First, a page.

Spring is in the air and the green shoots of recovery were glimpsed at Hampden Park last night.
Scotland prevailed on an evening when magenta-streaked skies greeted those few fans who signed up for the torment guaranteed by a game everyone, including manager Gordon Strachan, agreed was a must-win.
Russia was beginning to feel like a pipe dream. Perhaps it still is. But Scotland, and specifically unlikely hero Chris Martin, have breathed some life into a qualifying campaign that, with the minutes ticking down last night, looked beyond repair.
Hampden’s future, as well as Strachan’s, seemed set for fierce debate. Half-full, the ground was nothing like the cauldron of old while the pitch cut up badly, again.
Scotland seemed set to rue missed chances, particularly from Leigh Griffiths in the first half. Ikechi Anya, Strachan’s second last throw of the dice, spurned a huge opportunity with 15 minutes left, moments after coming on.
But it was Strachan’s last throw of the dice that changed everything. It’s possible to wonder whether some Scotland fans deserve to enjoy what Martin provided.
A chorus of boos greeted his arrival on to the pitch when he replaced James Morrison with ten minutes left. But Martin, whose performance against Canada last midweek had clearly extinguished the patience of many Scotland supporters, simply stuck out his chest and posted one of the bravest cameos seen at Hampden.
The on-loan Fulham striker struck with two minutes left of normal time, taking in man of the match Stuart Armstrong’s astute lay-off before turning to shoot into the far corner of Jan Oblak’s goal, where the ball hit the post before crossing the line. The stadium was far from full but the roar was shot through with relief as well as the elated knowledge that, with England due to arrive next on 10 June, Scotland’s flame is flickering once more.
Strachan, pictured, deserved to feel the righteous surge of vindication in his breast. His managerial obituaries were already being written when Martin, in whom Strachan has retained such faith, saved his skin and meant Griffiths, one of half a dozen Celtic players who started last night, could afford a wry smile at the end.
The Celtic connection was to the fore after 16 minutes when James Forrest crossed for Griffiths, who sent his header from the edge of the six-yard box wide. To be fair to the striker, who has conceded he has been trying too hard to score his first goal for his country, his club-mate’s cross was a shade behind him.
But he knows there were no mitigating factors when he side-footed against the bar from four yards following Robert Snodgrass’s charge down the left, with his lofted cross delivered to perfection.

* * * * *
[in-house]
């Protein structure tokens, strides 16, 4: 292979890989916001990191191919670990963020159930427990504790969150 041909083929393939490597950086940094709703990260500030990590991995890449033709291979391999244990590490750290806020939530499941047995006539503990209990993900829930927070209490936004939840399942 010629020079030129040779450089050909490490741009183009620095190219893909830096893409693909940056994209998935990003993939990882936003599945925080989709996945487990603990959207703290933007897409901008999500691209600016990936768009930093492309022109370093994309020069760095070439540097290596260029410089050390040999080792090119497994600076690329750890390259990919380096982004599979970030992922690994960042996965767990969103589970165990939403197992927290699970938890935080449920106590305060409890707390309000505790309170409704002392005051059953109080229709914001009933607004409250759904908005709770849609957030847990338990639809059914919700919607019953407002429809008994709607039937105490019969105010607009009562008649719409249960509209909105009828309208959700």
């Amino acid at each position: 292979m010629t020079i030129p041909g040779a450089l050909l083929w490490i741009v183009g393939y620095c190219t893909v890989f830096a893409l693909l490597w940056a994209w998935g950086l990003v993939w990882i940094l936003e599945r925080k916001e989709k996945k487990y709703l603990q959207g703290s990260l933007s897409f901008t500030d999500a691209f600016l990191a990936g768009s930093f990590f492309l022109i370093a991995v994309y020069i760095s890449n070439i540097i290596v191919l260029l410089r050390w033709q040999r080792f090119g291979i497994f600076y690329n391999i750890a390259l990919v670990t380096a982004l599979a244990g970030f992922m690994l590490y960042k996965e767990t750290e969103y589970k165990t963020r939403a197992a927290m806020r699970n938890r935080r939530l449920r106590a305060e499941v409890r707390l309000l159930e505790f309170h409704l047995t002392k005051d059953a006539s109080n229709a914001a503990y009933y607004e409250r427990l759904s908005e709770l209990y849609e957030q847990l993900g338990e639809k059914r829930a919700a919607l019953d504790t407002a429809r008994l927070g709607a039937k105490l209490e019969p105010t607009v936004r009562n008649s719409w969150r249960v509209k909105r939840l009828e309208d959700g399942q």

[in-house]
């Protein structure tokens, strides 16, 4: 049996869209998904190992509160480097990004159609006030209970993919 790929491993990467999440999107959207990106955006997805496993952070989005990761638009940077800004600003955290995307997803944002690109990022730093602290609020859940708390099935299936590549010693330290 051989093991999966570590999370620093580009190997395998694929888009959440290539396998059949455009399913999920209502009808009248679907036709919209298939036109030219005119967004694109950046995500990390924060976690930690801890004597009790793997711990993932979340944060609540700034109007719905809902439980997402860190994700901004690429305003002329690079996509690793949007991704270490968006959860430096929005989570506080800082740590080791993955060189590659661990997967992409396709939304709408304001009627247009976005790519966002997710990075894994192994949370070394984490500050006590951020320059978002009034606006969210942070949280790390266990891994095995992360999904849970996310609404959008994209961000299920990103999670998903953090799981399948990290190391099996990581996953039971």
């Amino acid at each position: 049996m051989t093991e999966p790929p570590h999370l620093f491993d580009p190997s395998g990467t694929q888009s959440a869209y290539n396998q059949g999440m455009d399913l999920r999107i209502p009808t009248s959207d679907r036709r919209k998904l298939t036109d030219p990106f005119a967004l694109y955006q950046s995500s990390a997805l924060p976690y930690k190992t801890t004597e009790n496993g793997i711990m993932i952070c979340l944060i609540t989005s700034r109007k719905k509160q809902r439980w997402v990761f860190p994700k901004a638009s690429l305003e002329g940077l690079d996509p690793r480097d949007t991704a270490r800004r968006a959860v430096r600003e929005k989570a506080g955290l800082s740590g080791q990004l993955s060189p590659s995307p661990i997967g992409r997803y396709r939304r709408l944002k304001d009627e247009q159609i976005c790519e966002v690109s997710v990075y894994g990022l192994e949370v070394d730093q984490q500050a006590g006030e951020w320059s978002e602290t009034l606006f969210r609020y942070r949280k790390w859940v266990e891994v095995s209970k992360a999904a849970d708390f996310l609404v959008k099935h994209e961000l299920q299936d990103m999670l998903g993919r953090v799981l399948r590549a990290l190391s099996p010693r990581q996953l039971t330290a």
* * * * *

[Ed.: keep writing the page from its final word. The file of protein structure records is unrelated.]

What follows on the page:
Griffiths buried his head in the turf on this, what proved his 12th goalless cap for Scotland. Is he ever going to score for Scotland?
But he hasn’t got where he has by being easily cowed. He picked himself up and had every right to curse misfortune when rifling a shot against the post after 36 minutes.
Again it was a passage of play that might have been perfected on the playing fields at Lennoxtown, the Celtic training headquarters.
The lively Armstrong darted down the right before cutting the ball back for Griffiths, who was running in at speed. Considering his miss just a couple of minutes beforehand would have been preying on his mind, he made a perfect connection on a clearly bobbly pitch.
But again he was denied by the goal-frame, this time an upright.
Hearteningly for Strachan, Scotland were creating chances. Griffiths was at least getting into scoring positions but Strachan was robbed of the striker’s services just after half-time.
Griffiths failed to shake off an injury sustained in a collision with Oblak – the keeper stuck his knee into the forward’s back – at the end of the first half and was replaced by Steven Naismith.
Strange though it is to say about someone toiling to score his first international goal, Scotland lost something when Griffiths departed.
Strachan had described his dilemma over which of his five strikers to pick as the biggest decision he’s made to date as Scotland manager.
But perhaps the one that threatened to truly define his term in charge was playing Kieran Tierney, a particularly left-footed left-back, at right-back. Andrew Robertson occupied the left-back slot.
Strachan had opted not to experiment this interesting tactical ploy against Canada, perhaps hoping to maximise the element of surprise.
With Scotland on the front foot at the start, it was difficult to judge the success of such a bold decision. Indeed, Tierney first caught the eye in an offensive position after good work from Armstrong and Forrest on the right. Ironically Tierney’s shooting chance fell for him on his preferred left foot but while he didn’t get the connection he wanted he was also foiled by a deflection, which sent the ball past the post.
Slovenia, too, created chances and grew stronger as the game wore on. Craig Gordon stood up well to Raman Bezjak’s effort at his near post. But they had nothing like as many decent openings as Scotland. Russell Martin saw a header rightly chopped off for pushing while Morrison’s header was cleared off the line by Valter Birsa.
After such a bright first half, Scotland appeared to be accepting their seeming fate with a whimper in the second half. But Martin and Armstrong combined to mean Strachan can sit down this morning and begin plotting his preparations for England, hope, albeit slim, restored.